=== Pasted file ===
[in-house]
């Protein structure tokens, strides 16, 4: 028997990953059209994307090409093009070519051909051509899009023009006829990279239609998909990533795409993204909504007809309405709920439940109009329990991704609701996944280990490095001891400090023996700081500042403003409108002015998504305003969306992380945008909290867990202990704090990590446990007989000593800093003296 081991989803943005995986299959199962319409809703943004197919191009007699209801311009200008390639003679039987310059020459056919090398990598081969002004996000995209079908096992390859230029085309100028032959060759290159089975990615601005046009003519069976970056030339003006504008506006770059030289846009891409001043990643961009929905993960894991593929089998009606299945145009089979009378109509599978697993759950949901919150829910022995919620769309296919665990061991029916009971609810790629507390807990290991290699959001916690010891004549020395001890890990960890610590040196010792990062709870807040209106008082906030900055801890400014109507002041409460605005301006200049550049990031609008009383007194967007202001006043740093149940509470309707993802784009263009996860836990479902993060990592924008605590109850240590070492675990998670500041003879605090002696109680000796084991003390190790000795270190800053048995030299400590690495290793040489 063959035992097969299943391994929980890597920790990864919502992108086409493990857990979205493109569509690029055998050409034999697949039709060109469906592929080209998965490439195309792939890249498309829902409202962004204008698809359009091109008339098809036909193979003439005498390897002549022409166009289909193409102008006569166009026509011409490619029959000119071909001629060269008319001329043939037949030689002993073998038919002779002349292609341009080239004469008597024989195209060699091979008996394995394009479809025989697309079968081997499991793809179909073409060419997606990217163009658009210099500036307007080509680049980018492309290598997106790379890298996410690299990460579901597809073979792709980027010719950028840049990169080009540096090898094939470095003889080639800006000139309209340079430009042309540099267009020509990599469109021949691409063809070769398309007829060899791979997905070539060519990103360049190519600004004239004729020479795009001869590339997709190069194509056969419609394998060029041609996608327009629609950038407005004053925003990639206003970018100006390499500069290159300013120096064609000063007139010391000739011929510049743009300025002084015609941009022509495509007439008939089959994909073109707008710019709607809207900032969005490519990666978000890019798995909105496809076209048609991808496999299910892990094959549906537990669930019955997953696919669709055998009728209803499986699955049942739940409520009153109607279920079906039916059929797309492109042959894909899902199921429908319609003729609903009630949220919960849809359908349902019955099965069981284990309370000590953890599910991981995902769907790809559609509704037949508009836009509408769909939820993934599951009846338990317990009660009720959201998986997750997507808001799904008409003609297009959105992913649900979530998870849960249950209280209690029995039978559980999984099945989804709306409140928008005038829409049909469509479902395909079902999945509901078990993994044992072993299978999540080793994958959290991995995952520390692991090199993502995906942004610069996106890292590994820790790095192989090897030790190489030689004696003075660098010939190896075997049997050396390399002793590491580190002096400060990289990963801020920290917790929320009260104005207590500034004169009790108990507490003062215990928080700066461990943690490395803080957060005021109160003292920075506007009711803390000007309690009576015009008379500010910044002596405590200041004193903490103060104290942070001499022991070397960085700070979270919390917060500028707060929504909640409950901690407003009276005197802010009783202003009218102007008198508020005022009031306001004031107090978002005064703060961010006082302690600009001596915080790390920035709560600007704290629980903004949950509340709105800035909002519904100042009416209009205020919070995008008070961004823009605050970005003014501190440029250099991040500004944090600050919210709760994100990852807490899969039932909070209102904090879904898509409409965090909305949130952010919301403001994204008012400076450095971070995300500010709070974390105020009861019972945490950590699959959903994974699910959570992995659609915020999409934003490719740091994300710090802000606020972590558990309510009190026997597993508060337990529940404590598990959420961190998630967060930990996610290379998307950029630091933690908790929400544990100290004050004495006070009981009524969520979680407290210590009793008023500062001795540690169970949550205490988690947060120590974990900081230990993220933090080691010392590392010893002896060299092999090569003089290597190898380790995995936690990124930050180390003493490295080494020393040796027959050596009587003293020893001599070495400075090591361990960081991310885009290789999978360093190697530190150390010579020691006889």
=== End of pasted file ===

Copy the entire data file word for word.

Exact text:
[in-house]
């Protein structure tokens, strides 16, 4: 028997990953059209994307090409093009070519051909051509899009023009006829990279239609998909990533795409993204909504007809309405709920439940109009329990991704609701996944280990490095001891400090023996700081500042403003409108002015998504305003969306992380945008909290867990202990704090990590446990007989000593800093003296 081991989803943005995986299959199962319409809703943004197919191009007699209801311009200008390639003679039987310059020459056919090398990598081969002004996000995209079908096992390859230029085309100028032959060759290159089975990615601005046009003519069976970056030339003006504008506006770059030289846009891409001043990643961009929905993960894991593929089998009606299945145009089979009378109509599978697993759950949901919150829910022995919620769309296919665990061991029916009971609810790629507390807990290991290699959001916690010891004549020395001890890990960890610590040196010792990062709870807040209106008082906030900055801890400014109507002041409460605005301006200049550049990031609008009383007194967007202001006043740093149940509470309707993802784009263009996860836990479902993060990592924008605590109850240590070492675990998670500041003879605090002696109680000796084991003390190790000795270190800053048995030299400590690495290793040489 063959035992097969299943391994929980890597920790990864919502992108086409493990857990979205493109569509690029055998050409034999697949039709060109469906592929080209998965490439195309792939890249498309829902409202962004204008698809359009091109008339098809036909193979003439005498390897002549022409166009289909193409102008006569166009026509011409490619029959000119071909001629060269008319001329043939037949030689002993073998038919002779002349292609341009080239004469008597024989195209060699091979008996394995394009479809025989697309079968081997499991793809179909073409060419997606990217163009658009210099500036307007080509680049980018492309290598997106790379890298996410690299990460579901597809073979792709980027010719950028840049990169080009540096090898094939470095003889080639800006000139309209340079430009042309540099267009020509990599469109021949691409063809070769398309007829060899791979997905070539060519990103360049190519600004004239004729020479795009001869590339997709190069194509056969419609394998060029041609996608327009629609950038407005004053925003990639206003970018100006390499500069290159300013120096064609000063007139010391000739011929510049743009300025002084015609941009022509495509007439008939089959994909073109707008710019709607809207900032969005490519990666978000890019798995909105496809076209048609991808496999299910892990094959549906537990669930019955997953696919669709055998009728209803499986699955049942739940409520009153109607279920079906039916059929797309492109042959894909899902199921429908319609003729609903009630949220919960849809359908349902019955099965069981284990309370000590953890599910991981995902769907790809559609509704037949508009836009509408769909939820993934599951009846338990317990009660009720959201998986997750997507808001799904008409003609297009959105992913649900979530998870849960249950209280209690029995039978559980999984099945989804709306409140928008005038829409049909469509479902395909079902999945509901078990993994044992072993299978999540080793994958959290991995995952520390692991090199993502995906942004610069996106890292590994820790790095192989090897030790190489030689004696003075660098010939190896075997049997050396390399002793590491580190002096400060990289990963801020920290917790929320009260104005207590500034004169009790108990507490003062215990928080700066461990943690490395803080957060005021109160003292920075506007009711803390000007309690009576015009008379500010910044002596405590200041004193903490103060104290942070001499022991070397960085700070979270919390917060500028707060929504909640409950901690407003009276005197802010009783202003009218102007008198508020005022009031306001004031107090978002005064703060961010006082302690600009001596915080790390920035709560600007704290629980903004949950509340709105800035909002519904100042009416209009205020919070995008008070961004823009605050970005003014501190440029250099991040500004944090600050919210709760994100990852807490899969039932909070209102904090879904898509409409965090909305949130952010919301403001994204008012400076450095971070995300500010709070974390105020009861019972945490950590699959959903994974699910959570992995659609915020999409934003490719740091994300710090802000606020972590558990309510009190026997597993508060337990529940404590598990959420961190998630967060930990996610290379998307950029630091933690908790929400544990100290004050004495006070009981009524969520979680407290210590009793008023500062001795540690169970949550205490988690947060120590974990900081230990993220933090080691010392590392010893002896060299092999090569003089290597190898380790995995936690990124930050180390003493490295080494020393040796027959050596009587003293020893001599070495400075090591361990960081991310885009290789999978360093190697530190150390010579020691006889």